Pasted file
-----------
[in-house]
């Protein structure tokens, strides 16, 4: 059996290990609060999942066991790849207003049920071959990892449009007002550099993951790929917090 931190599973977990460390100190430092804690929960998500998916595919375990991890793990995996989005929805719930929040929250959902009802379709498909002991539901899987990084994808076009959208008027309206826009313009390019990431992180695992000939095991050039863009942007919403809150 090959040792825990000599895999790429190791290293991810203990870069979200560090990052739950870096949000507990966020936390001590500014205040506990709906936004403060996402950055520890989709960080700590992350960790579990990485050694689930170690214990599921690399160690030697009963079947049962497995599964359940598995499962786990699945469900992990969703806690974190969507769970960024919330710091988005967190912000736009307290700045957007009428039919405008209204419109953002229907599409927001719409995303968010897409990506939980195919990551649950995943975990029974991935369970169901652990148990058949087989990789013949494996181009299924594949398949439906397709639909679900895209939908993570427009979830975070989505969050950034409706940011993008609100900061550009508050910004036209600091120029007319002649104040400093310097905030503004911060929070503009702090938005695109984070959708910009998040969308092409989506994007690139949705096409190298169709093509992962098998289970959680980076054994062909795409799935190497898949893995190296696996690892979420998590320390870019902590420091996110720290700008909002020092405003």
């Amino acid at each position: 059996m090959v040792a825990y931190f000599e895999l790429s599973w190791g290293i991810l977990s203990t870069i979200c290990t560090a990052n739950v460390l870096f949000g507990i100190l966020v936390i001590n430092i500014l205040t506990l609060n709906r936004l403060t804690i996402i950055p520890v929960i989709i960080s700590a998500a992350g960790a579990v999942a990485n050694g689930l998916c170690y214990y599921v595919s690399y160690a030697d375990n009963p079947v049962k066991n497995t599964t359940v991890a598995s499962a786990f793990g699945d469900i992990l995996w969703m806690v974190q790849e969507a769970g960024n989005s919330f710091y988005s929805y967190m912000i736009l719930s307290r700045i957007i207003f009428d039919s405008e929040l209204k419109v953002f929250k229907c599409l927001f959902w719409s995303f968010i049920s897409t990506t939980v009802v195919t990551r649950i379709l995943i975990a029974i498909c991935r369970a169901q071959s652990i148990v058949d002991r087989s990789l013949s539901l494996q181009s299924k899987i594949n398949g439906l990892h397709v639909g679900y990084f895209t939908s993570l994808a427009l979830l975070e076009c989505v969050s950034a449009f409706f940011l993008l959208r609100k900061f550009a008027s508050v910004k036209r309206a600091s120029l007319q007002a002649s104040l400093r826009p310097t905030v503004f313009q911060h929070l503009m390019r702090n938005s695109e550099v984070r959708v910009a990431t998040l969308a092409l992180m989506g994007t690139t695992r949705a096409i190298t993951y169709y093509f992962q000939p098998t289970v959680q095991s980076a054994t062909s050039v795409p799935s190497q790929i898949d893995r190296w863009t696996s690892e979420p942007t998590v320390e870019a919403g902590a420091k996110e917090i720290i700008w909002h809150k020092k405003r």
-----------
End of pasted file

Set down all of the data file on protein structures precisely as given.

[in-house]
């Protein structure tokens, strides 16, 4: 059996290990609060999942066991790849207003049920071959990892449009007002550099993951790929917090 931190599973977990460390100190430092804690929960998500998916595919375990991890793990995996989005929805719930929040929250959902009802379709498909002991539901899987990084994808076009959208008027309206826009313009390019990431992180695992000939095991050039863009942007919403809150 090959040792825990000599895999790429190791290293991810203990870069979200560090990052739950870096949000507990966020936390001590500014205040506990709906936004403060996402950055520890989709960080700590992350960790579990990485050694689930170690214990599921690399160690030697009963079947049962497995599964359940598995499962786990699945469900992990969703806690974190969507769970960024919330710091988005967190912000736009307290700045957007009428039919405008209204419109953002229907599409927001719409995303968010897409990506939980195919990551649950995943975990029974991935369970169901652990148990058949087989990789013949494996181009299924594949398949439906397709639909679900895209939908993570427009979830975070989505969050950034409706940011993008609100900061550009508050910004036209600091120029007319002649104040400093310097905030503004911060929070503009702090938005695109984070959708910009998040969308092409989506994007690139949705096409190298169709093509992962098998289970959680980076054994062909795409799935190497898949893995190296696996690892979420998590320390870019902590420091996110720290700008909002020092405003």
């Amino acid at each position: 059996m090959v040792a825990y931190f000599e895999l790429s599973w190791g290293i991810l977990s203990t870069i979200c290990t560090a990052n739950v460390l870096f949000g507990i100190l966020v936390i001590n430092i500014l205040t506990l609060n709906r936004l403060t804690i996402i950055p520890v929960i989709i960080s700590a998500a992350g960790a579990v999942a990485n050694g689930l998916c170690y214990y599921v595919s690399y160690a030697d375990n009963p079947v049962k066991n497995t599964t359940v991890a598995s499962a786990f793990g699945d469900i992990l995996w969703m806690v974190q790849e969507a769970g960024n989005s919330f710091y988005s929805y967190m912000i736009l719930s307290r700045i957007i207003f009428d039919s405008e929040l209204k419109v953002f929250k229907c599409l927001f959902w719409s995303f968010i049920s897409t990506t939980v009802v195919t990551r649950i379709l995943i975990a029974i498909c991935r369970a169901q071959s652990i148990v058949d002991r087989s990789l013949s539901l494996q181009s299924k899987i594949n398949g439906l990892h397709v639909g679900y990084f895209t939908s993570l994808a427009l979830l975070e076009c989505v969050s950034a449009f409706f940011l993008l959208r609100k900061f550009a008027s508050v910004k036209r309206a600091s120029l007319q007002a002649s104040l400093r826009p310097t905030v503004f313009q911060h929070l503009m390019r702090n938005s695109e550099v984070r959708v910009a990431t998040l969308a092409l992180m989506g994007t690139t695992r949705a096409i190298t993951y169709y093509f992962q000939p098998t289970v959680q095991s980076a054994t062909s050039v795409p799935s190497q790929i898949d893995r190296w863009t696996s690892e979420p942007t998590v320390e870019a919403g902590a420091k996110e917090i720290i700008w909002h809150k020092k405003r």